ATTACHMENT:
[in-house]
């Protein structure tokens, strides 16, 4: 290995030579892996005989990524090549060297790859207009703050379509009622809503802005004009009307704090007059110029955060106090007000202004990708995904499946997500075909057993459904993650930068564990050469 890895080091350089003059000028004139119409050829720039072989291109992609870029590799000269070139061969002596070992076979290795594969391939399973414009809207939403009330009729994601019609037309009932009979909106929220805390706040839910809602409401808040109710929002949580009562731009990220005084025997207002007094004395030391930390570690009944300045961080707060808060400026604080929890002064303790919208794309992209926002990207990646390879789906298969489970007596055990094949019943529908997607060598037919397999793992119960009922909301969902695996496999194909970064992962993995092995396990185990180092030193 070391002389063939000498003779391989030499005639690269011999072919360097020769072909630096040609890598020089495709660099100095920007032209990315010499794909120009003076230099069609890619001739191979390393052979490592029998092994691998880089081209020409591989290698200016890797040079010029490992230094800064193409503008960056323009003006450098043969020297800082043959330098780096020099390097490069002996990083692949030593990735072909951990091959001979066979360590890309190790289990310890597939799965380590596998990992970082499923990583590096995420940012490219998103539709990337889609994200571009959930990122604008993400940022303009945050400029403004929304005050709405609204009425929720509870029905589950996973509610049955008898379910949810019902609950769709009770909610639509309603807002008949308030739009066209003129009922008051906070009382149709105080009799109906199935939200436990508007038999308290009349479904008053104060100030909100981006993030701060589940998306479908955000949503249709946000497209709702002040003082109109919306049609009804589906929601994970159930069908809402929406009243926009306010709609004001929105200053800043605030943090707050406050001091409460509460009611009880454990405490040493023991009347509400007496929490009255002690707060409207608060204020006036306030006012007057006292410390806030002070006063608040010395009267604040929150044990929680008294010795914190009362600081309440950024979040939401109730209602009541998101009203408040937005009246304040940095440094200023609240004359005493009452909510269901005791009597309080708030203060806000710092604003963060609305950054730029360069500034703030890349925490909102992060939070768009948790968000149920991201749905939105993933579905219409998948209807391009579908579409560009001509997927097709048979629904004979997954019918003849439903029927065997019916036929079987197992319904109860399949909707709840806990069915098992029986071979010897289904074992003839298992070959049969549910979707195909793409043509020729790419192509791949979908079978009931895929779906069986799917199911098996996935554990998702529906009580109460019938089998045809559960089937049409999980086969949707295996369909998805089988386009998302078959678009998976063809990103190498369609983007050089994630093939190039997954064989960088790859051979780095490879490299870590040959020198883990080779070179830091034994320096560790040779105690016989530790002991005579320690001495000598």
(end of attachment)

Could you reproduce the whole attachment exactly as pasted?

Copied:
[in-house]
């Protein structure tokens, strides 16, 4: 290995030579892996005989990524090549060297790859207009703050379509009622809503802005004009009307704090007059110029955060106090007000202004990708995904499946997500075909057993459904993650930068564990050469 890895080091350089003059000028004139119409050829720039072989291109992609870029590799000269070139061969002596070992076979290795594969391939399973414009809207939403009330009729994601019609037309009932009979909106929220805390706040839910809602409401808040109710929002949580009562731009990220005084025997207002007094004395030391930390570690009944300045961080707060808060400026604080929890002064303790919208794309992209926002990207990646390879789906298969489970007596055990094949019943529908997607060598037919397999793992119960009922909301969902695996496999194909970064992962993995092995396990185990180092030193 070391002389063939000498003779391989030499005639690269011999072919360097020769072909630096040609890598020089495709660099100095920007032209990315010499794909120009003076230099069609890619001739191979390393052979490592029998092994691998880089081209020409591989290698200016890797040079010029490992230094800064193409503008960056323009003006450098043969020297800082043959330098780096020099390097490069002996990083692949030593990735072909951990091959001979066979360590890309190790289990310890597939799965380590596998990992970082499923990583590096995420940012490219998103539709990337889609994200571009959930990122604008993400940022303009945050400029403004929304005050709405609204009425929720509870029905589950996973509610049955008898379910949810019902609950769709009770909610639509309603807002008949308030739009066209003129009922008051906070009382149709105080009799109906199935939200436990508007038999308290009349479904008053104060100030909100981006993030701060589940998306479908955000949503249709946000497209709702002040003082109109919306049609009804589906929601994970159930069908809402929406009243926009306010709609004001929105200053800043605030943090707050406050001091409460509460009611009880454990405490040493023991009347509400007496929490009255002690707060409207608060204020006036306030006012007057006292410390806030002070006063608040010395009267604040929150044990929680008294010795914190009362600081309440950024979040939401109730209602009541998101009203408040937005009246304040940095440094200023609240004359005493009452909510269901005791009597309080708030203060806000710092604003963060609305950054730029360069500034703030890349925490909102992060939070768009948790968000149920991201749905939105993933579905219409998948209807391009579908579409560009001509997927097709048979629904004979997954019918003849439903029927065997019916036929079987197992319904109860399949909707709840806990069915098992029986071979010897289904074992003839298992070959049969549910979707195909793409043509020729790419192509791949979908079978009931895929779906069986799917199911098996996935554990998702529906009580109460019938089998045809559960089937049409999980086969949707295996369909998805089988386009998302078959678009998976063809990103190498369609983007050089994630093939190039997954064989960088790859051979780095490879490299870590040959020198883990080779070179830091034994320096560790040779105690016989530790002991005579320690001495000598």